Cataracts, what they are and when to operate

A cataract is the loss of transparency of the crystalline lens, which is a natural lens immediately behind the pupil. In a young, healthy person, the lens is transparent and elastic, and this transparency allows light rays to pass through it, forming images on the retina. While elasticity turns the crystalline lens into a multifocal lens, capable of focusing according to the distance of the objects we are looking at, similar to the functioning of a camera lens.

Over the years, the crystalline lens loses elasticity and presbyopia appears or what is commonly called: tired eyesight, which is corrected with close-up glasses. When what is lost is transparency -of the crystalline lens- we call it cataract and it does not allow the clear passage of light to the retina, losing vision progressively. Cataracts cannot be corrected with glasses and eye drops, which are supposed to slow down the progression, have not proven to be effective.

The only treatment for cataracts is surgery, removing the opaque lens and replacing it with an artificial lens (intraocular lens).

The symptoms

When the cataract is forming, blurred vision and sometimes double vision appear. Some cataracts cause a paradoxical situation, you can see better on cloudy days than on sunny days, or you no longer need your glasses up close. It also becomes difficult to drive at night, in most cases, and repeated changes in the prescription of your glasses are often necessary.

As the cataract progresses, vision decreases and may even lead to blindness if not treated at the right time, and may even affect the contralateral eye if the cataract ruptures, releasing its contents intrasacularly. In these cases a very serious condition known as sympathetic ophthalmia appears.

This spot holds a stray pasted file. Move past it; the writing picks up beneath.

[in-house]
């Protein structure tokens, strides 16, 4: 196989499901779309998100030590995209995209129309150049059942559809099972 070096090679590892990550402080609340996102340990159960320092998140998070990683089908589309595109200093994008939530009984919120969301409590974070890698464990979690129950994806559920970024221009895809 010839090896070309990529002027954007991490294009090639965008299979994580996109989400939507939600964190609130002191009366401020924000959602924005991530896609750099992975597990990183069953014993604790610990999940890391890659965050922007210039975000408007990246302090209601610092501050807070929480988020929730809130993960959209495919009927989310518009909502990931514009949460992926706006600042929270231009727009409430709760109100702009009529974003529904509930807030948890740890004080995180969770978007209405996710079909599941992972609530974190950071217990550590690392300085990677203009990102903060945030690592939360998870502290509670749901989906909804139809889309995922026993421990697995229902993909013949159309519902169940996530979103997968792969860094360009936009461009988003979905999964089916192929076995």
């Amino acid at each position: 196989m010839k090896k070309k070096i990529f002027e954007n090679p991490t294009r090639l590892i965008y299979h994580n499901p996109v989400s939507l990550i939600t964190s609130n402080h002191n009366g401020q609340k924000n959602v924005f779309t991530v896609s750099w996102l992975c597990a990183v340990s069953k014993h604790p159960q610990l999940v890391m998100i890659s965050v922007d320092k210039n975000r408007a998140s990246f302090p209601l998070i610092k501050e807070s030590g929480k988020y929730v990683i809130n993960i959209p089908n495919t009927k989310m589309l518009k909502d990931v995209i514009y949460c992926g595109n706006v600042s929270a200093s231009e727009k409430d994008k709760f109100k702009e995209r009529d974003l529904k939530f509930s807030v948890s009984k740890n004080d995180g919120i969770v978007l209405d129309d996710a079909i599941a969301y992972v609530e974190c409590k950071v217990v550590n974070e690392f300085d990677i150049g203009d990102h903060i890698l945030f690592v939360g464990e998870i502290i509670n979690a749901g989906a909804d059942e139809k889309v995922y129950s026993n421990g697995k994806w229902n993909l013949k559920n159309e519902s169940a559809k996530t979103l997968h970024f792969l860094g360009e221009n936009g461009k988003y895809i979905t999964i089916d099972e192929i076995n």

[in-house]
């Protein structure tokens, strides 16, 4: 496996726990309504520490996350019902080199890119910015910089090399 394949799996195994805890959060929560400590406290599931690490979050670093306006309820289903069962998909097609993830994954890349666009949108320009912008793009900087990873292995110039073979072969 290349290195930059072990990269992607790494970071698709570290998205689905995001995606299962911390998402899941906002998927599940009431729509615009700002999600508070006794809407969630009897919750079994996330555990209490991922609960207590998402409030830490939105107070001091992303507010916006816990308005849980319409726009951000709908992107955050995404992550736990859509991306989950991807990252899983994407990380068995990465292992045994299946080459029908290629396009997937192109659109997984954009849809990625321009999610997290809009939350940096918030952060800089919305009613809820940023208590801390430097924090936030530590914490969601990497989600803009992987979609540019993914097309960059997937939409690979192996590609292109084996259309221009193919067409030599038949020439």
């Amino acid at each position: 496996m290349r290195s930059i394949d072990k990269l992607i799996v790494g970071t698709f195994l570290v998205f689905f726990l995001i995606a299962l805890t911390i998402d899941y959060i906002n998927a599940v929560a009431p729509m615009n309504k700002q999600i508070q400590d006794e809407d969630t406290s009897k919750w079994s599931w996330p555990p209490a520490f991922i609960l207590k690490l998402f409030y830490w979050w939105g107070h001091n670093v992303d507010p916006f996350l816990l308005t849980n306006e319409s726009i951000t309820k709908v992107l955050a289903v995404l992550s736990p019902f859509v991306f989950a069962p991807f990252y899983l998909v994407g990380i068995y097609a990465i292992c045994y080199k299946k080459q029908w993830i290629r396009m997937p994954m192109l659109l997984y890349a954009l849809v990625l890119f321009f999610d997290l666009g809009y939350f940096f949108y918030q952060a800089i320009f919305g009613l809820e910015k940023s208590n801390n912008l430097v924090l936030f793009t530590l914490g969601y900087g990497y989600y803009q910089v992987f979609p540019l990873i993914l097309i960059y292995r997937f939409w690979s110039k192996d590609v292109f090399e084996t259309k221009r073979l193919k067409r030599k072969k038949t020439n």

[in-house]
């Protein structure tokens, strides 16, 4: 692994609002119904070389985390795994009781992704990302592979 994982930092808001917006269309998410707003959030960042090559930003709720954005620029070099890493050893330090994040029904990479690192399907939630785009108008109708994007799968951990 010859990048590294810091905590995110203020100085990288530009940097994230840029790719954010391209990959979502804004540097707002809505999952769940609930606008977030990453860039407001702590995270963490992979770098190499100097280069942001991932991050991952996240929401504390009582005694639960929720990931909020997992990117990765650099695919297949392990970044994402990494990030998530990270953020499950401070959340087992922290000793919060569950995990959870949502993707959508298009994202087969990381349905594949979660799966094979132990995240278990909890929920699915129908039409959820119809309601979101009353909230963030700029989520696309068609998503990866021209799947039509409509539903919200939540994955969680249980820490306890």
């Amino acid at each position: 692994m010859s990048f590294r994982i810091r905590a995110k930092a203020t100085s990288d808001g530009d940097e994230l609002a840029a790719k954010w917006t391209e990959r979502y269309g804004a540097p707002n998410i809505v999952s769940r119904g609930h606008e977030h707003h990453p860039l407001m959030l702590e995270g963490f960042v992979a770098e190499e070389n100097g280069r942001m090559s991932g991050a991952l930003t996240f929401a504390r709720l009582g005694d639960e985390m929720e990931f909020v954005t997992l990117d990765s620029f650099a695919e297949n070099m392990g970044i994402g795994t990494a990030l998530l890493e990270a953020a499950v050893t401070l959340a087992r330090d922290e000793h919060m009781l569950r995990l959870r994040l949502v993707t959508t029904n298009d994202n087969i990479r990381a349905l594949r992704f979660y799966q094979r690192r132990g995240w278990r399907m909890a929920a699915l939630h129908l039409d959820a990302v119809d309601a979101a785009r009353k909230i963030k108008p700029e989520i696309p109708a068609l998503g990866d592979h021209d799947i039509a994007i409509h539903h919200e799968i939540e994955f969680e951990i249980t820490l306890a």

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When to operate

If the decrease in vision interferes with the patient’s normal activities, it is time to operate. Another situation in which surgery may be indicated is when the ophthalmologist appreciates an increase in intraocular pressure or other complications related to the progression of cataracts, in these cases, although the patient has a certain degree of vision that allows him to perform his usual activity, the most advisable is the removal of the cataract.

In the past, cataracts were not operated on until the patient was practically blind, but this has changed and nowadays this attitude not only does not make sense, but can also entail risks since the intervention of a very advanced cataract is, in general, more complicated, increasing the risks of the surgery.

On some occasions, we recommend lens surgery with a mainly refractive objective: in presbyopic and high myopic or hyperopic patients, lens surgery with intraocular lens implantation not only allows them to improve their vision, but at the same time, allows them to dispense with their glasses or contact lenses.